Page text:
I started a new job recently, and in trying to learn the ropes and adjust to the new environment, I haven’t had a chance to think about traveling (well, lock down travel plans anyway).
But, it reminded me of this dance that I have to do every time that I’ve started a new job or transferred to a new group within the same company. In nearly every instance, I have had to hold off on traveling for quite some time. The only exception has been if I planned that trip months in advance, before starting the new job, in which case I inform my new employers about it before starting, and hold off on my next trip for several months.
While a lot of this stuff might seem obvious, I realized that it’s still not easy (even if it gets easier over time), and I always feel awkward taking time off initially.
Starting a new job requires us to have to pay our dues, no matter what level we come into the new job. Getting used to the new job in itself is part of paying the dues, which nearly always includes settling into your new role, the new company culture, and a brand new set of coworkers. It’s the time when first impressions are made about what kind of a coworker you are and how trustworthy, reliable, and responsible you are. You may have been a superstar at your last job, but you’re probably going on good faith, even if you already have some “cred”.
For me, until that time comes, I limit myself to trips that I can do in a long weekend (mostly 3 days, once in a while, 4 days).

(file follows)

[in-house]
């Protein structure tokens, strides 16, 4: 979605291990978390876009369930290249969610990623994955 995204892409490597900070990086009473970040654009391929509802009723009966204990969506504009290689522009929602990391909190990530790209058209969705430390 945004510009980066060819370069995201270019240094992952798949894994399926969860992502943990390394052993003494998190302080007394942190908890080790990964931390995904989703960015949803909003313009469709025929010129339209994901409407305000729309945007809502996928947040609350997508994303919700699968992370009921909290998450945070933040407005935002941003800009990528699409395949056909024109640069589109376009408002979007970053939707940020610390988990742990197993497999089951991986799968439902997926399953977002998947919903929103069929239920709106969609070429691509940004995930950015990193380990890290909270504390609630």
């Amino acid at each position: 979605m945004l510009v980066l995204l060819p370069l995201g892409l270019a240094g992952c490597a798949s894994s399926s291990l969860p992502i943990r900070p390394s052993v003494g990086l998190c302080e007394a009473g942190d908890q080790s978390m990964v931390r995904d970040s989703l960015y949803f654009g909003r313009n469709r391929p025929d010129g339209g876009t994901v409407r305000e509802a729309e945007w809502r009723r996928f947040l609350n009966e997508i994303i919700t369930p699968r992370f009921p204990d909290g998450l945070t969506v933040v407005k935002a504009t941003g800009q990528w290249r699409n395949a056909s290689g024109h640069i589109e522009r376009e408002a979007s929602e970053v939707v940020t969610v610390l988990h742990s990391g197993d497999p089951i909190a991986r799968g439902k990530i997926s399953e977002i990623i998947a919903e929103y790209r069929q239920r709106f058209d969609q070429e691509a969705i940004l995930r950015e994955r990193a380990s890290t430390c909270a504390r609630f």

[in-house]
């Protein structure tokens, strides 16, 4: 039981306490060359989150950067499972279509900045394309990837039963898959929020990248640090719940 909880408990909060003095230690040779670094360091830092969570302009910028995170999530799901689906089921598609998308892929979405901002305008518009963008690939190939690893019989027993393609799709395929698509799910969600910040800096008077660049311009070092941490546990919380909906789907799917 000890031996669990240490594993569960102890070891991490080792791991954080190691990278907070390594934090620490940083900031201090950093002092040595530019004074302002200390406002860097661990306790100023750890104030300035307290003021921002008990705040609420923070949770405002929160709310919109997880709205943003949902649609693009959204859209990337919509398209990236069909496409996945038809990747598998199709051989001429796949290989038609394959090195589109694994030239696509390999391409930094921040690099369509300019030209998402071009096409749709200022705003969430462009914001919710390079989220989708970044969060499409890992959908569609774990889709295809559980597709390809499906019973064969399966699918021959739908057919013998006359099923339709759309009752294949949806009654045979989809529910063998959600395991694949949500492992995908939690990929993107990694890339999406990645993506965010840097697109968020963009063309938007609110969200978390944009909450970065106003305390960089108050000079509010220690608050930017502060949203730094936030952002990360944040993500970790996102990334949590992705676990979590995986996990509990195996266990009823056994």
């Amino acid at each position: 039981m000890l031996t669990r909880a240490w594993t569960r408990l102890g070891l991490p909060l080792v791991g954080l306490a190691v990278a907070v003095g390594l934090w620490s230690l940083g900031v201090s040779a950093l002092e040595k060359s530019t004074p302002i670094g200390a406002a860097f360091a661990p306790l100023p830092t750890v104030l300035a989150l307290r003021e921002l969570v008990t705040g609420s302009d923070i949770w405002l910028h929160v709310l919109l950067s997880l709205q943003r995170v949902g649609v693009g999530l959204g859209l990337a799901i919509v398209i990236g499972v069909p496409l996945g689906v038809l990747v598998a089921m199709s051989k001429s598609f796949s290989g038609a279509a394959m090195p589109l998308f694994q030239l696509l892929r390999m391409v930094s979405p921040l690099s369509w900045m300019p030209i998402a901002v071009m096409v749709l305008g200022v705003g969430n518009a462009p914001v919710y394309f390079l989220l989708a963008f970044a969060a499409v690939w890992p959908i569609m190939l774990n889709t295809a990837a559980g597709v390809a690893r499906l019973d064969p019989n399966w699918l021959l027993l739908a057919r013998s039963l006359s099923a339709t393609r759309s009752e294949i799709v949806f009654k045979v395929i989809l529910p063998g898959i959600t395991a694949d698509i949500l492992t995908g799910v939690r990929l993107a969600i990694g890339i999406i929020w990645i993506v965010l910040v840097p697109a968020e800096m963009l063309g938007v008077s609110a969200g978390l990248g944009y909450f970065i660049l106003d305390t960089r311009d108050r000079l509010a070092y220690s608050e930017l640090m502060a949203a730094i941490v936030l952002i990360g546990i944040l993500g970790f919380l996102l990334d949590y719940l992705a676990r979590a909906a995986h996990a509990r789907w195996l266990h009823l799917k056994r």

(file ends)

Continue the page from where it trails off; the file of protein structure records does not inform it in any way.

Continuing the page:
What’s the right amount of time before going on a trip for more than a long weekend? It varies, and even then, I don’t know what the right answer. The way I handle it is to get a feel for what my coworkers and managers do (as opposed to what they may say). Think of it as a “Do as the Romans do”. In any case, I tend to give it about 6 months before going on a longer trip, but it gives me some time to find out stuff like: (1) how long of a trip is acceptable? (aka, what’s the longest trip I can take?); (2) how often can I take trips?; and (3) what’s the notice period for the trip and how often are employees asked to reschedule vacations? There can be other specifics that are necessary depending on what your company or industry’s restrictions also. In addition to the that, you can get a sense of how receptive and open-minded your manager and coworkers are to the types of trips you like taking. I don’t like feeling bad about an awesome trip I am about to take or already took because some jerk at work belittles it.
This isn’t strictly necessary, but it’s nice to be open about with your coworkers, especially if they ask about your time off.
In conclusion, while I love traveling like it’s my job, it’s not my actual job. It is my responsibility to make sure that the perception at work isn’t that I blow off my actual job. No one wants a tarnished reputation at work, because worst case scenario, you’ll have to restart this dance again, and sooner rather than later.